Only made by Hunter Douglas. It’s like a very fancy and pricey vertical sheer. It’s kind of hard to describe but I’ll give it a try. Picture this vertical blind with the vanes made out of a firm but softer material and each vane is connected by sheer to create a continuous treatment the width of your slider. It has two controls, one to draw it to one side and the second to rotate the vanes to control light and privacy.

Pros: Very soft look of a sheer with the functionally of a vertical blind.  Sleek design

Cons: Hard to install, Expensive, Keep the cats away.

Last but not least are Roller Shades:

I mention these because I see more people putting them on their sliding glass doors. There’re not using the more traditional solid material over there sliders but sun screen fabric. They want to filter out the sun but still want to see out and this offers a good solution.

Pros: Not too expensive Don’t have to tug on it to make it work. It raises and lowers by a beaded chain control.

Cons: They’re either up or down, so every time you want to use the door you have to raise them. Drawing them up will take two hands since they will have some weight to them.

Do You Have These Concerns

These are good questions and real concerns that you should take a minute and  think about when choosing a treatment.

Is energy efficient important to you?

Do you have young children?

Which are the safest?

Which stand up best to pets?

Do you have an extra wide slider with 3 or 4 panes of glass, or maybe a transom above, do you cover it or leave it open?

Which won’t take away from my beautiful view?

Most Popular

Well there you have it, treatments you can use on patio or sliding glass  doors. All of them will work on either two, three or four panes of glass. The only exception is roller shades. They have limitations on how wide they can be made. They can be made to fit over standard sliders (2 panes of glass). As far as popularity I would rate them in this order with the most popular being vertical cellular’s, then panel tracks, followed by roller shades, vertical sheers, laminates and finally sliding woven woods only because they aren’t as available and not too many people know about them yet. Choosing something that is going to make a big statement can be a bit scary. At least now you have some knowledge to make a more informed choice.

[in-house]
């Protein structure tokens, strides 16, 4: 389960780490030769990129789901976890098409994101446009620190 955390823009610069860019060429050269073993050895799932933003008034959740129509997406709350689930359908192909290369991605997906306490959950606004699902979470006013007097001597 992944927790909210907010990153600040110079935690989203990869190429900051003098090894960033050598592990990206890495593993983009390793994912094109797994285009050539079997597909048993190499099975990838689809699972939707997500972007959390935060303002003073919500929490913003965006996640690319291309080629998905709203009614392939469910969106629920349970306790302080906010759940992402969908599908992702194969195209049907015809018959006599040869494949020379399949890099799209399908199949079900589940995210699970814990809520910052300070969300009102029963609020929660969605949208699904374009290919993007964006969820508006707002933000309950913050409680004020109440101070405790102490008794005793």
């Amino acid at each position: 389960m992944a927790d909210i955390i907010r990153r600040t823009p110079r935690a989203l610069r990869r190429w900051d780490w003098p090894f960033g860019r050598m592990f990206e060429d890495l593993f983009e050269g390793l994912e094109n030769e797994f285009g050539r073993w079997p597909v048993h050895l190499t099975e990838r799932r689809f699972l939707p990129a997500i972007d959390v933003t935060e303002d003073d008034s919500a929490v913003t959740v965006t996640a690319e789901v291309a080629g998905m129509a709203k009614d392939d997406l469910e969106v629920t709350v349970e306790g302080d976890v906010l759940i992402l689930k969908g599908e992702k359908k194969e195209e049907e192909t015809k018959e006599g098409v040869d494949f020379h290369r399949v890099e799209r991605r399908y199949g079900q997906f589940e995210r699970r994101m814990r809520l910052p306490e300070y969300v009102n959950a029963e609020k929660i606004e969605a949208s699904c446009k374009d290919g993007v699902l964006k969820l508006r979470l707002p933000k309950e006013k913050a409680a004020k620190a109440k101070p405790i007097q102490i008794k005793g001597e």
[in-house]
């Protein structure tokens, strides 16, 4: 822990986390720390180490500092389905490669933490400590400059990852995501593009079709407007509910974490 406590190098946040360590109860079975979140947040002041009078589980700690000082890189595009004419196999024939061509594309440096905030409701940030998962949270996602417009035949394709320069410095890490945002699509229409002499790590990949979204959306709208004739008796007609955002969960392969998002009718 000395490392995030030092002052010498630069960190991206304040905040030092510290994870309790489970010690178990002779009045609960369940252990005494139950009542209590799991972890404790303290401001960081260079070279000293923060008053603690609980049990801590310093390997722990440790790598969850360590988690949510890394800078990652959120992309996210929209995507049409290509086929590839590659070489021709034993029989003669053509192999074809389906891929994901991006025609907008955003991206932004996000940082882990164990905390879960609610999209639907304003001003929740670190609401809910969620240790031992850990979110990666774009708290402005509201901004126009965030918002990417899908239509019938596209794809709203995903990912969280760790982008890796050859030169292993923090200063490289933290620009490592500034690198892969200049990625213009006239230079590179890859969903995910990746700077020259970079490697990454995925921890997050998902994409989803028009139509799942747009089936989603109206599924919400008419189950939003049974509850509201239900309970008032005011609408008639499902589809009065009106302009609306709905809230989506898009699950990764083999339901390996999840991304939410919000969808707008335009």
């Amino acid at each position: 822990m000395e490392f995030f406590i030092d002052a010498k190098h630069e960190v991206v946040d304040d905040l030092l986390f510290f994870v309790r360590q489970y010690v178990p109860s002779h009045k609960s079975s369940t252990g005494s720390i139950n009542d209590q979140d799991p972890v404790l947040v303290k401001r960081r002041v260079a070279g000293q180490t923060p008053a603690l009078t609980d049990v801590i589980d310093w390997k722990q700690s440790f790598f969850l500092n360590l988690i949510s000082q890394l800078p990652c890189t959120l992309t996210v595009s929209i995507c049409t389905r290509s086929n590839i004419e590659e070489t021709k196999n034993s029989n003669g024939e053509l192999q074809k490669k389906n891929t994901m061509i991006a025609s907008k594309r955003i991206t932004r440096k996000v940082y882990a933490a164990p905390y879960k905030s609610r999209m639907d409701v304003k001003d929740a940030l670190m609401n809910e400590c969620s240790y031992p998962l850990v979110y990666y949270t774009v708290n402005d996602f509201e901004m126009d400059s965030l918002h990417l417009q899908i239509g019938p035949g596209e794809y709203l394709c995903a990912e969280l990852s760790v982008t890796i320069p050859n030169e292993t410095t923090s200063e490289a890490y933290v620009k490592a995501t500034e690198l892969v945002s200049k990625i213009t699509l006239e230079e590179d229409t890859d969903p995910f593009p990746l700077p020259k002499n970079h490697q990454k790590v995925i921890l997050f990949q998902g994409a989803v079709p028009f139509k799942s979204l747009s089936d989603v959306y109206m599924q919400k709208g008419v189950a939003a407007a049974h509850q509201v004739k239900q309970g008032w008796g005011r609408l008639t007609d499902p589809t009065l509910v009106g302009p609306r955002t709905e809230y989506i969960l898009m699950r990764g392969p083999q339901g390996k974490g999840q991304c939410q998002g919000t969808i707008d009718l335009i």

About The Author: Robert is a window treatment installer who blogs about all things window treatments at There you will find helpful information about various types of window treatments as well as tips & advice. Visit Him today at

By S Interior Design

Don’t forget about the option of custom fabric window treatments.  Options include Roman Shades and Drapery.  A favored option is to have a bottom layer of sheers to filter light, but not block views, with a second layer of heavier weight fabric that coordinates with the other furnishings, bedding and upholstery in a room.
S Interior Design has eleven years experience in design of custom window treatments for all windows including the sliding glass patio door.

Eco-Friendly Window Treatments

S Interior Design is always interested in design concepts that are eco-aware.  So, when we were asked to share this blog post about how to ‘ think green’  when it comes to your interior window coverings, we were happy to oblige.

Go Green with your Window Blinds!

Never has Mankind been more aware of the environment than in 2012. Recycling is now a given rather than a choice, eco-friendly products are more and more common on supermarket shelves and reducing our carbon footprint is no longer the reserve of global airlines.

As energy prices hit an all-time high, the task of reducing the cost of lighting and heating our businesses and homes became a critical issue for everyone. No longer are lights left on over night, appliances like washing machines and dish washers are only turned on in off-peak hours and now there’s even a little discussion before switching the heating on outside of a couple of hours in the morning and a few more late at night.

One significant way of saving energy and money is to invest in the right style of window treatment. While Curtains have long been heralded as great draft excluders, the reality is that material curtains are also unforgiving when it comes to keeping natural light out – instead, it’s time to consider window Blinds.


There has rarely been a greater selection of Blinds available on the market and some are better than others when it comes to making a contribution to the environment. Wooden Blinds, for example, will block heat or cold from leaving or entering a room and are very practical when it comes to increase (or decreasing) the amount of natural light in a room.